The Time Traveler's Wife is an excellent abridgment of a great novel. The novel is better, because it doesn't have to leave out any details, or skimp or stint on exploring their implications in full. The movie might have been better if the filmmakers had been able to include more of these details and implications, but on the whole, enough of the essence of the story has been retained to make it more than worthwhile to see.
The film opens just before the lead character, Henry DeTamble, first discovers he's a time traveler. He's riding in a car singing Christmas songs with his mother when a terrible accident intervenes, sending him flying through space and time in a thoroughly disorienting and frightening sequence he later attempts (over and over again) to help himself organize and get through in the best way possible.
This is what much of the film is about. If you could go back in time, what would you change? Could you really change it? What would the practicalities be? How would you deal with them? Time only ever moves forward, even for Henry, and we watch him discover what this can mean for the "big moments" in his life, to which he returns again and again helplessly, and unable to significantly alter the past--just like everybody does internally.
Eric Bana plays Henry seriously and earnestly. Frankly, I can't imagine trying to be constantly reorienting myself to the vicissitudes of the time travel plot as Bana in particular has to have been able to do as an actor to make the emotional story intelligible as he does. It's a pretty remarkable acting feat, and he was probably quite smart to realize early on that earnestness would have to be a major ingredient. As such, it's not the kind of earnestness we might cringe at in other love stories, because it's also a survival and coping strategy for his chronologically impaired circumstances.
Rachel McAdams is also quite good as Henry's soulmate and wife, Clare Abshire. Speaking of cringing at earnestness, I offer her previous love-story movie, The Notebook, as Exhibit A. If you haven't seen it, lucky! But again, a similar kind of earnestness, which turned into super-annoying schmaltz in The Notebook, works here. We also see that tested believably, as in the novel, though a little more of that might have been more illuminating, too.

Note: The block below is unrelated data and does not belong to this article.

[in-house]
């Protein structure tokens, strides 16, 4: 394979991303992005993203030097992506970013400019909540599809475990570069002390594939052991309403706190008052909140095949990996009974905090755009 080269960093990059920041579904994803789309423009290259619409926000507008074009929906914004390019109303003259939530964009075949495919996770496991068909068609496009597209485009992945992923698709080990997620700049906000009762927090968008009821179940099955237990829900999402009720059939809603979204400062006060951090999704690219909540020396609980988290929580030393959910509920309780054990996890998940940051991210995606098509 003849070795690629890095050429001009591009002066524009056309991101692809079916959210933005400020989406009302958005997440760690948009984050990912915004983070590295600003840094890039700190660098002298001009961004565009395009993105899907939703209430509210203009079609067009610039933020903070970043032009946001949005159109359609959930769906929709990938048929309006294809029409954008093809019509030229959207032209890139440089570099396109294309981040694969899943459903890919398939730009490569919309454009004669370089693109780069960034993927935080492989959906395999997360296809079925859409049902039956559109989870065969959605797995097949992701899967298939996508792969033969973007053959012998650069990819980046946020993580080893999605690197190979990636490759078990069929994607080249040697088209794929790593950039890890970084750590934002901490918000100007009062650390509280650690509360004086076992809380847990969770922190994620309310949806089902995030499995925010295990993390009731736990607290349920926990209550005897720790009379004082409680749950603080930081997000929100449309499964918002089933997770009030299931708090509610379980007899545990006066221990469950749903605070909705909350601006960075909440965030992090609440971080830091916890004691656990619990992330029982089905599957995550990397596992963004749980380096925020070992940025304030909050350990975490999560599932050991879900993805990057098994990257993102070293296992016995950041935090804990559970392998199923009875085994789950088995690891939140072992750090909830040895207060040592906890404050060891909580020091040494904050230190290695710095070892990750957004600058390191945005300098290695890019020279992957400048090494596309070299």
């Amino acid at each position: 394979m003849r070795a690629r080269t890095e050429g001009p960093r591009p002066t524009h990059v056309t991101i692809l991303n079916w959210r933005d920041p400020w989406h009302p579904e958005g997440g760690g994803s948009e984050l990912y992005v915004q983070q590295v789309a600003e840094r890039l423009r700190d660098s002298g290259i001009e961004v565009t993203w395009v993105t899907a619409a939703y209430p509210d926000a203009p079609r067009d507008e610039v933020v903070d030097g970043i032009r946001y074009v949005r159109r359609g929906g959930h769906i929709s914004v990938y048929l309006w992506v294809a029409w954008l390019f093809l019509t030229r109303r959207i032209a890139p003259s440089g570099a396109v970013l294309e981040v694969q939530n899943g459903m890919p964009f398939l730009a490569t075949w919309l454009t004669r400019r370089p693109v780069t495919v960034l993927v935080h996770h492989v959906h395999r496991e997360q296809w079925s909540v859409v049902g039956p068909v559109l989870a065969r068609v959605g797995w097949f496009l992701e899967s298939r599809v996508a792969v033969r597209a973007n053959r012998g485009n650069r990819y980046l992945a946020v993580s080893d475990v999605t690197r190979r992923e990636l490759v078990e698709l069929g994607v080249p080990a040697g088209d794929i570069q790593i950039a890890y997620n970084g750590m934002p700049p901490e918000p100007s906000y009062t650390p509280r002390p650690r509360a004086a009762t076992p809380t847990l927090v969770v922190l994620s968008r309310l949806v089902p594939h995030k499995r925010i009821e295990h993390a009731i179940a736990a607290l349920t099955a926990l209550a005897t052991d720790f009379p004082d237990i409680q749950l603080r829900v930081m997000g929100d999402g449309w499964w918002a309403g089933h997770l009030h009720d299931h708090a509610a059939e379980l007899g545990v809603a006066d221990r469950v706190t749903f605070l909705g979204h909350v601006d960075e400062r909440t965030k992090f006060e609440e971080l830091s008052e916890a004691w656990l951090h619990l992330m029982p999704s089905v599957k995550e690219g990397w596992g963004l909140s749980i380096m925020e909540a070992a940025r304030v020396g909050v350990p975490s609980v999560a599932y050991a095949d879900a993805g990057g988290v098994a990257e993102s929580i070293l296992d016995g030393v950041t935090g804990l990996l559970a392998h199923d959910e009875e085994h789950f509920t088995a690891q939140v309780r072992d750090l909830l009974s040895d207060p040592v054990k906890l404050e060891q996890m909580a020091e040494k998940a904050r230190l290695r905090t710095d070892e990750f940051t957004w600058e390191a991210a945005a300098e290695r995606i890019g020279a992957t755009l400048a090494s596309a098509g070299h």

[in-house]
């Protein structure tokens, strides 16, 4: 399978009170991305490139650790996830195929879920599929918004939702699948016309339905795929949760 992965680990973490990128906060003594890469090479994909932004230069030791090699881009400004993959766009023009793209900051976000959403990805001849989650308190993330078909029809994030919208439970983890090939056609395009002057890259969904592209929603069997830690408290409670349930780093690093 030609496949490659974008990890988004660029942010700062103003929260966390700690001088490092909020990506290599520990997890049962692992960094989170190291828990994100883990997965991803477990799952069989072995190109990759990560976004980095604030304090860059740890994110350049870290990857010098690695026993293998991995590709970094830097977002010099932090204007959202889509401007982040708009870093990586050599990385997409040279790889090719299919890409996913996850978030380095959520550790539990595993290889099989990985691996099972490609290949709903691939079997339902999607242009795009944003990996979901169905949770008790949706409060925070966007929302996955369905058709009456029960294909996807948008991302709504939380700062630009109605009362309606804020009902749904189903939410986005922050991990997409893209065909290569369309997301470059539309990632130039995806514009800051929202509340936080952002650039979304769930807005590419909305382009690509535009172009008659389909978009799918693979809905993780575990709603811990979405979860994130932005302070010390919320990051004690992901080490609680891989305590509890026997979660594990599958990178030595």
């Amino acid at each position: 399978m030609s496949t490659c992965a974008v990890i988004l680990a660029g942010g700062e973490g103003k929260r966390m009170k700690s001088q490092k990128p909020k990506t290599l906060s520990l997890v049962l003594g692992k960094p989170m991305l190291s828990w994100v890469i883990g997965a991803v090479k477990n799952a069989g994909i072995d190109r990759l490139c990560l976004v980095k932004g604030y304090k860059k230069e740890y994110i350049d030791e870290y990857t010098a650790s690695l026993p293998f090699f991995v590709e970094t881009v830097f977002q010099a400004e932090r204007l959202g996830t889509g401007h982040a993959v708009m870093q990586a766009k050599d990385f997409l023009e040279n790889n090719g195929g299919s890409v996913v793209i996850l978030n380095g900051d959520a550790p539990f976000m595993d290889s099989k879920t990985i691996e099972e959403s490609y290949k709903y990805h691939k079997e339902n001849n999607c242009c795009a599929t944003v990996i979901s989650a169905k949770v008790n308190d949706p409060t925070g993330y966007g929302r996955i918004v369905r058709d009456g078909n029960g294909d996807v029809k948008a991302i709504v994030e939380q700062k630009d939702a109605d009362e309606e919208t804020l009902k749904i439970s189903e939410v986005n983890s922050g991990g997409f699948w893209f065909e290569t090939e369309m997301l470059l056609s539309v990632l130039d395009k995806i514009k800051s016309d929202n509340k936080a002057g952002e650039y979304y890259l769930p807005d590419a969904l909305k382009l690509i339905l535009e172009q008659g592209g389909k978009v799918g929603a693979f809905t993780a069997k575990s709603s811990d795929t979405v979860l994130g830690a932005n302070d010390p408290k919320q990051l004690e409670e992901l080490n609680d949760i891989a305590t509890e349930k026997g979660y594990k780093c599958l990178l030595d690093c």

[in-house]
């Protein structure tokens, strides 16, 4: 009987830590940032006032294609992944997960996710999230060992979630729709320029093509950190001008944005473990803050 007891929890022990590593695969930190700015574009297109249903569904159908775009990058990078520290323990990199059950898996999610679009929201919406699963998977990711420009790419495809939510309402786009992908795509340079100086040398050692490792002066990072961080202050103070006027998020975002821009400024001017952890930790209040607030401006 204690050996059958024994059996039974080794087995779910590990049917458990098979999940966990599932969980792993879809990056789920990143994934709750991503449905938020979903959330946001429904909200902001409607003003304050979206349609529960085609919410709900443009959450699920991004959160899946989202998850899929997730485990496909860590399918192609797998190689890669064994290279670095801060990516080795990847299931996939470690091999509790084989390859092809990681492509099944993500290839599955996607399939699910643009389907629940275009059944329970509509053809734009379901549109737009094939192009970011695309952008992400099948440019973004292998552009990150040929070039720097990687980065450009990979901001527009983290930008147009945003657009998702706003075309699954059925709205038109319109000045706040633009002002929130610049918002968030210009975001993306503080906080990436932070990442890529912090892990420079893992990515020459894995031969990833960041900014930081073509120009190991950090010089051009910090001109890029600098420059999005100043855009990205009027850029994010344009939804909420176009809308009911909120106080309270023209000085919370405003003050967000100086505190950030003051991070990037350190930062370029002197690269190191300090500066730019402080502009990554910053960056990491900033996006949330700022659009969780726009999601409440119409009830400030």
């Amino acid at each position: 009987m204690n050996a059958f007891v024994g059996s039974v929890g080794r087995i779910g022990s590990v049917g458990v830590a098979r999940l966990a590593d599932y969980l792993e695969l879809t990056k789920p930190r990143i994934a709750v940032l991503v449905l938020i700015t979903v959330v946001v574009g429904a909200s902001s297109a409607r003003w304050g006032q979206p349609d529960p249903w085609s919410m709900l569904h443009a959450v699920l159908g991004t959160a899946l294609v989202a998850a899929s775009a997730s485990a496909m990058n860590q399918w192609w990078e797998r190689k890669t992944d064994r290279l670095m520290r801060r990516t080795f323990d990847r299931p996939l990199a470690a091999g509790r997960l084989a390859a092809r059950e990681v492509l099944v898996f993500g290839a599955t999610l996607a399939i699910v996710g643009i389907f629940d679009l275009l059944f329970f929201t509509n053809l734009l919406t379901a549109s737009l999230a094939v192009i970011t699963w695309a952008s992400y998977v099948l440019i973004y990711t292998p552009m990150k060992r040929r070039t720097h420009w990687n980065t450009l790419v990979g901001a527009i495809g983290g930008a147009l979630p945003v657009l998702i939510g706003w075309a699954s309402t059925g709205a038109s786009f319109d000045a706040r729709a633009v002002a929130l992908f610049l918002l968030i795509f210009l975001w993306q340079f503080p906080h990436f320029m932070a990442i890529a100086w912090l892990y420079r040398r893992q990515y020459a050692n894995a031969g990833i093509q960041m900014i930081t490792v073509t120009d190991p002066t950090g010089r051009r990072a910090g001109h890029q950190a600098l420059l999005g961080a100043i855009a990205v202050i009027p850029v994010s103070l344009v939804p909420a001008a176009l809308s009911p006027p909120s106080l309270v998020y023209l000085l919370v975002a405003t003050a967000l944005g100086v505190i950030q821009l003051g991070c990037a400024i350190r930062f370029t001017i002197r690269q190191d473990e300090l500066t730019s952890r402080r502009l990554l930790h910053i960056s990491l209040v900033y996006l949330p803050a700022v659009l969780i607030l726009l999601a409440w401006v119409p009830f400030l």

Just as a sidenote, Bana and McAdams have both made good impressions this year, with a truly sparking performance from McAdams in a lesser film, State of Play, and strong, insightful work from Bana both as the villain in Star Trek and as Adam Sandler's character's rival for an old flame in the great Funny People.
There are some very good things in the book which are missing in the film. More time in Henry's childhood, more rock and roll, an extra trip in time or two to emphasize the chaotic nature of his affliction, and especially a bit more time devoted to his friendship with Gomez (Ron Livingston), which gets pretty short shrift, would have added some character dimensions which seem a bit uncertain as the film handles them. But it's hard to complain when the narrative, characters and love story are all pretty well retained.
I should say that I read the novel about a year ago, and just once, but found it to be truly outstanding, touching, audacious about its premise, and quite satisfying. The movie feels the same way to me, but I may be slightly transferring my knowledge or feelings about the story and characters in a way that is more charitable to the film than might otherwise be the case. On the other hand, my exact grasp of all the details from the novel is a bit hazy by now, so the things I suggest might have been included to good effect are things that really stood out for me in the book, and others might miss something else.
But if you're looking for a breathless love story that's not pure cheese, an interesting and complex narrative which says a lot about the nature of love and relationships over time, and great performances, The Time Traveler's Wife delivers.
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